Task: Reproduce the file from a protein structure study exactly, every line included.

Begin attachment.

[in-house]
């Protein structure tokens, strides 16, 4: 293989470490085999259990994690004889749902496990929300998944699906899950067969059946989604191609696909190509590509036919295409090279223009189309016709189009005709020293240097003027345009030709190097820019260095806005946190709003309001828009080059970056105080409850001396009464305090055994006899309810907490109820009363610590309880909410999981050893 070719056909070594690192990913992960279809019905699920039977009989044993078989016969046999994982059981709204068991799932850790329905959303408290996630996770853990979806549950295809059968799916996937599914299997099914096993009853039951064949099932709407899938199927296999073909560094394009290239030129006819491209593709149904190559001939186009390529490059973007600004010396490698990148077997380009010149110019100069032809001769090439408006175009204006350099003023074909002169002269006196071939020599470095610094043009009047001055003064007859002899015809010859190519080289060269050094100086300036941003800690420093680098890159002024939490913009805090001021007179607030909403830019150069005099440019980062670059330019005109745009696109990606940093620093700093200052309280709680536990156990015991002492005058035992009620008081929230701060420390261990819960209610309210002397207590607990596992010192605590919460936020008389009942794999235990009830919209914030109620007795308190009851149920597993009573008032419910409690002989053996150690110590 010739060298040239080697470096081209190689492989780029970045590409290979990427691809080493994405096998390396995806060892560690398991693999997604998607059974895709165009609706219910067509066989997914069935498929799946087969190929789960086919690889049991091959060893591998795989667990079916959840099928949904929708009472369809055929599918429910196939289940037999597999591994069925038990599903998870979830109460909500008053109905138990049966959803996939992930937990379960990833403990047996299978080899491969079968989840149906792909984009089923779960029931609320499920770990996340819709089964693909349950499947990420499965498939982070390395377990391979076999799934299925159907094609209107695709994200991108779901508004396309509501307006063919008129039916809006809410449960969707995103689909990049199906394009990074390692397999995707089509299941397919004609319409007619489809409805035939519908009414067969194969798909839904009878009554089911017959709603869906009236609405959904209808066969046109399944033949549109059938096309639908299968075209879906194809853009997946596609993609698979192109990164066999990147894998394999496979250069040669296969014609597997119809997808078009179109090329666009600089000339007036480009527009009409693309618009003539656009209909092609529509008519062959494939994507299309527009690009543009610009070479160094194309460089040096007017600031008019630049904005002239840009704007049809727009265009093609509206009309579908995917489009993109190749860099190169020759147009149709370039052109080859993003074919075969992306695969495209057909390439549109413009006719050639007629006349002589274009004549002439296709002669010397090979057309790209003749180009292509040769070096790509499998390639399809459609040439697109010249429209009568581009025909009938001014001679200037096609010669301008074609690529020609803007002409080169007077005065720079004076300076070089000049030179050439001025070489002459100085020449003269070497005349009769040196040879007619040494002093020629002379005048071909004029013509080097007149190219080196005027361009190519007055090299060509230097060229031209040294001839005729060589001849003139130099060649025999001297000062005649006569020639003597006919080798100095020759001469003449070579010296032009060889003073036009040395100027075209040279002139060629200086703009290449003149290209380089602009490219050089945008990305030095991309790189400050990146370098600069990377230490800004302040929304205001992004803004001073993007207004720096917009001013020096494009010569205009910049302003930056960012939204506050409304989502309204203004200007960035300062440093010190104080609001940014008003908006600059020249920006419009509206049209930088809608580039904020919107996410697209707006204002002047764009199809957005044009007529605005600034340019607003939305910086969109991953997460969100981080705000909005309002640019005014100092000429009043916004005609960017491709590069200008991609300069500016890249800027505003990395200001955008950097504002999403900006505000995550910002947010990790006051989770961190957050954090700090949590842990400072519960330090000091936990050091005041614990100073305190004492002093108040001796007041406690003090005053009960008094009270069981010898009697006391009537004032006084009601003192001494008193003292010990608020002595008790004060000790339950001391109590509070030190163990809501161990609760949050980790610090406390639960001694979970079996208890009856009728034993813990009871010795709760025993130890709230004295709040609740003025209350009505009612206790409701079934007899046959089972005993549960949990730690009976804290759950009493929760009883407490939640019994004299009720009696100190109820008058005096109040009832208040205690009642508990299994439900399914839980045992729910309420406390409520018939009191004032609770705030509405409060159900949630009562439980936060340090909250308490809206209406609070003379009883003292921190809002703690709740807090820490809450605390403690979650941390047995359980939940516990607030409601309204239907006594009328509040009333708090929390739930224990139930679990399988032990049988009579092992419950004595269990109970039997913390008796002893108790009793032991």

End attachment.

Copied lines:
[in-house]
């Protein structure tokens, strides 16, 4: 293989470490085999259990994690004889749902496990929300998944699906899950067969059946989604191609696909190509590509036919295409090279223009189309016709189009005709020293240097003027345009030709190097820019260095806005946190709003309001828009080059970056105080409850001396009464305090055994006899309810907490109820009363610590309880909410999981050893 070719056909070594690192990913992960279809019905699920039977009989044993078989016969046999994982059981709204068991799932850790329905959303408290996630996770853990979806549950295809059968799916996937599914299997099914096993009853039951064949099932709407899938199927296999073909560094394009290239030129006819491209593709149904190559001939186009390529490059973007600004010396490698990148077997380009010149110019100069032809001769090439408006175009204006350099003023074909002169002269006196071939020599470095610094043009009047001055003064007859002899015809010859190519080289060269050094100086300036941003800690420093680098890159002024939490913009805090001021007179607030909403830019150069005099440019980062670059330019005109745009696109990606940093620093700093200052309280709680536990156990015991002492005058035992009620008081929230701060420390261990819960209610309210002397207590607990596992010192605590919460936020008389009942794999235990009830919209914030109620007795308190009851149920597993009573008032419910409690002989053996150690110590 010739060298040239080697470096081209190689492989780029970045590409290979990427691809080493994405096998390396995806060892560690398991693999997604998607059974895709165009609706219910067509066989997914069935498929799946087969190929789960086919690889049991091959060893591998795989667990079916959840099928949904929708009472369809055929599918429910196939289940037999597999591994069925038990599903998870979830109460909500008053109905138990049966959803996939992930937990379960990833403990047996299978080899491969079968989840149906792909984009089923779960029931609320499920770990996340819709089964693909349950499947990420499965498939982070390395377990391979076999799934299925159907094609209107695709994200991108779901508004396309509501307006063919008129039916809006809410449960969707995103689909990049199906394009990074390692397999995707089509299941397919004609319409007619489809409805035939519908009414067969194969798909839904009878009554089911017959709603869906009236609405959904209808066969046109399944033949549109059938096309639908299968075209879906194809853009997946596609993609698979192109990164066999990147894998394999496979250069040669296969014609597997119809997808078009179109090329666009600089000339007036480009527009009409693309618009003539656009209909092609529509008519062959494939994507299309527009690009543009610009070479160094194309460089040096007017600031008019630049904005002239840009704007049809727009265009093609509206009309579908995917489009993109190749860099190169020759147009149709370039052109080859993003074919075969992306695969495209057909390439549109413009006719050639007629006349002589274009004549002439296709002669010397090979057309790209003749180009292509040769070096790509499998390639399809459609040439697109010249429209009568581009025909009938001014001679200037096609010669301008074609690529020609803007002409080169007077005065720079004076300076070089000049030179050439001025070489002459100085020449003269070497005349009769040196040879007619040494002093020629002379005048071909004029013509080097007149190219080196005027361009190519007055090299060509230097060229031209040294001839005729060589001849003139130099060649025999001297000062005649006569020639003597006919080798100095020759001469003449070579010296032009060889003073036009040395100027075209040279002139060629200086703009290449003149290209380089602009490219050089945008990305030095991309790189400050990146370098600069990377230490800004302040929304205001992004803004001073993007207004720096917009001013020096494009010569205009910049302003930056960012939204506050409304989502309204203004200007960035300062440093010190104080609001940014008003908006600059020249920006419009509206049209930088809608580039904020919107996410697209707006204002002047764009199809957005044009007529605005600034340019607003939305910086969109991953997460969100981080705000909005309002640019005014100092000429009043916004005609960017491709590069200008991609300069500016890249800027505003990395200001955008950097504002999403900006505000995550910002947010990790006051989770961190957050954090700090949590842990400072519960330090000091936990050091005041614990100073305190004492002093108040001796007041406690003090005053009960008094009270069981010898009697006391009537004032006084009601003192001494008193003292010990608020002595008790004060000790339950001391109590509070030190163990809501161990609760949050980790610090406390639960001694979970079996208890009856009728034993813990009871010795709760025993130890709230004295709040609740003025209350009505009612206790409701079934007899046959089972005993549960949990730690009976804290759950009493929760009883407490939640019994004299009720009696100190109820008058005096109040009832208040205690009642508990299994439900399914839980045992729910309420406390409520018939009191004032609770705030509405409060159900949630009562439980936060340090909250308490809206209406609070003379009883003292921190809002703690709740807090820490809450605390403690979650941390047995359980939940516990607030409601309204239907006594009328509040009333708090929390739930224990139930679990399988032990049988009579092992419950004595269990109970039997913390008796002893108790009793032991």